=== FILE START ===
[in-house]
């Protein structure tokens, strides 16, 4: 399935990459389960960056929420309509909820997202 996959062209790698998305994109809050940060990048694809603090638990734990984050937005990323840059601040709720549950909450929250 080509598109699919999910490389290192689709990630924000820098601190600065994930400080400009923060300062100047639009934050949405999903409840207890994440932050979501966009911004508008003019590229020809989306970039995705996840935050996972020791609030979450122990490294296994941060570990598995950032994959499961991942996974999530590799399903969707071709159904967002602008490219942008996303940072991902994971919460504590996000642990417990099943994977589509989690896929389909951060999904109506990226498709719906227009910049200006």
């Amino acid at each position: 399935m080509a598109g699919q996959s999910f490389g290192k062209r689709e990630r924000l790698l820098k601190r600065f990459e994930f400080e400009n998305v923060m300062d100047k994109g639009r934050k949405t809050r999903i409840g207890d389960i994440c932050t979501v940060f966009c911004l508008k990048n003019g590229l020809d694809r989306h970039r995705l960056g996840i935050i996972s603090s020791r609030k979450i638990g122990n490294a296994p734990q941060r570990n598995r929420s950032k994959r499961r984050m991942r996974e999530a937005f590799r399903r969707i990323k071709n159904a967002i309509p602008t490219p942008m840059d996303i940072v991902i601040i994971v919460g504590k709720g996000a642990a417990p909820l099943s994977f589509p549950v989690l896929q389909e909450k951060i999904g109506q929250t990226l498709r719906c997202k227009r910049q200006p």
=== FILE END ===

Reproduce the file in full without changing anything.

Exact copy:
[in-house]
């Protein structure tokens, strides 16, 4: 399935990459389960960056929420309509909820997202 996959062209790698998305994109809050940060990048694809603090638990734990984050937005990323840059601040709720549950909450929250 080509598109699919999910490389290192689709990630924000820098601190600065994930400080400009923060300062100047639009934050949405999903409840207890994440932050979501966009911004508008003019590229020809989306970039995705996840935050996972020791609030979450122990490294296994941060570990598995950032994959499961991942996974999530590799399903969707071709159904967002602008490219942008996303940072991902994971919460504590996000642990417990099943994977589509989690896929389909951060999904109506990226498709719906227009910049200006």
């Amino acid at each position: 399935m080509a598109g699919q996959s999910f490389g290192k062209r689709e990630r924000l790698l820098k601190r600065f990459e994930f400080e400009n998305v923060m300062d100047k994109g639009r934050k949405t809050r999903i409840g207890d389960i994440c932050t979501v940060f966009c911004l508008k990048n003019g590229l020809d694809r989306h970039r995705l960056g996840i935050i996972s603090s020791r609030k979450i638990g122990n490294a296994p734990q941060r570990n598995r929420s950032k994959r499961r984050m991942r996974e999530a937005f590799r399903r969707i990323k071709n159904a967002i309509p602008t490219p942008m840059d996303i940072v991902i601040i994971v919460g504590k709720g996000a642990a417990p909820l099943s994977f589509p549950v989690l896929q389909e909450k951060i999904g109506q929250t990226l498709r719906c997202k227009r910049q200006p």